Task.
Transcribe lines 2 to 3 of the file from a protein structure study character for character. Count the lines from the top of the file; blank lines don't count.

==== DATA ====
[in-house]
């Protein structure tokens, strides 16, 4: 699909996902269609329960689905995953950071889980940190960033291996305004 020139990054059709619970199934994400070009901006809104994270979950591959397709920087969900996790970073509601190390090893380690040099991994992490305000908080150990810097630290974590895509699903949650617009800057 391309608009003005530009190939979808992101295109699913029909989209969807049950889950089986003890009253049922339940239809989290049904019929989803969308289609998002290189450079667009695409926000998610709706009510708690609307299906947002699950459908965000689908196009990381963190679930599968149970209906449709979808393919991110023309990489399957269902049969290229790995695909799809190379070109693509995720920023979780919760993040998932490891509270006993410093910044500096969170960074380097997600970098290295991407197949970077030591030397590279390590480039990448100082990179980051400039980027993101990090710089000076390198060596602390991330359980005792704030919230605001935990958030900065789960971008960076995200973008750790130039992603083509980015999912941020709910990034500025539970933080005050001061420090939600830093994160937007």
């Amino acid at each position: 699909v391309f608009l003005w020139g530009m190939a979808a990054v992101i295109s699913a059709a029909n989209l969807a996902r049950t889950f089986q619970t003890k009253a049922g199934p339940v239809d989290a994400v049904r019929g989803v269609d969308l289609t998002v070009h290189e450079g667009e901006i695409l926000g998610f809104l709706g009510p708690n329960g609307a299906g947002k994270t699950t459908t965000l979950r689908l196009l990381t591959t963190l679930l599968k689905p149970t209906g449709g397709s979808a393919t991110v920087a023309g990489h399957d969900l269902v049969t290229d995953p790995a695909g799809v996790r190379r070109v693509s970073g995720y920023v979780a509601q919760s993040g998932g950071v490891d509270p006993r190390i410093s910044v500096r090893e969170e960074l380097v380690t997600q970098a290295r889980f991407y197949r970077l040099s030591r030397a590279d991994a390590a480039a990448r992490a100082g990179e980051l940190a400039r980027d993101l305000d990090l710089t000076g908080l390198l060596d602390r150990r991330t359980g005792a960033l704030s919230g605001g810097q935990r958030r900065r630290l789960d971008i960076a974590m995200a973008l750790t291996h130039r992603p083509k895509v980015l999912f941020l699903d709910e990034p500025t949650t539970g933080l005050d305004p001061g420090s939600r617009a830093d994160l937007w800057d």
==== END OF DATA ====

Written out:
């Protein structure tokens, strides 16, 4: 699909996902269609329960689905995953950071889980940190960033291996305004 020139990054059709619970199934994400070009901006809104994270979950591959397709920087969900996790970073509601190390090893380690040099991994992490305000908080150990810097630290974590895509699903949650617009800057 391309608009003005530009190939979808992101295109699913029909989209969807049950889950089986003890009253049922339940239809989290049904019929989803969308289609998002290189450079667009695409926000998610709706009510708690609307299906947002699950459908965000689908196009990381963190679930599968149970209906449709979808393919991110023309990489399957269902049969290229790995695909799809190379070109693509995720920023979780919760993040998932490891509270006993410093910044500096969170960074380097997600970098290295991407197949970077030591030397590279390590480039990448100082990179980051400039980027993101990090710089000076390198060596602390991330359980005792704030919230605001935990958030900065789960971008960076995200973008750790130039992603083509980015999912941020709910990034500025539970933080005050001061420090939600830093994160937007």
């Amino acid at each position: 699909v391309f608009l003005w020139g530009m190939a979808a990054v992101i295109s699913a059709a029909n989209l969807a996902r049950t889950f089986q619970t003890k009253a049922g199934p339940v239809d989290a994400v049904r019929g989803v269609d969308l289609t998002v070009h290189e450079g667009e901006i695409l926000g998610f809104l709706g009510p708690n329960g609307a299906g947002k994270t699950t459908t965000l979950r689908l196009l990381t591959t963190l679930l599968k689905p149970t209906g449709g397709s979808a393919t991110v920087a023309g990489h399957d969900l269902v049969t290229d995953p790995a695909g799809v996790r190379r070109v693509s970073g995720y920023v979780a509601q919760s993040g998932g950071v490891d509270p006993r190390i410093s910044v500096r090893e969170e960074l380097v380690t997600q970098a290295r889980f991407y197949r970077l040099s030591r030397a590279d991994a390590a480039a990448r992490a100082g990179e980051l940190a400039r980027d993101l305000d990090l710089t000076g908080l390198l060596d602390r150990r991330t359980g005792a960033l704030s919230g605001g810097q935990r958030r900065r630290l789960d971008i960076a974590m995200a973008l750790t291996h130039r992603p083509k895509v980015l999912f941020l699903d709910e990034p500025t949650t539970g933080l005050d305004p001061g420090s939600r617009a830093d994160l937007w800057d």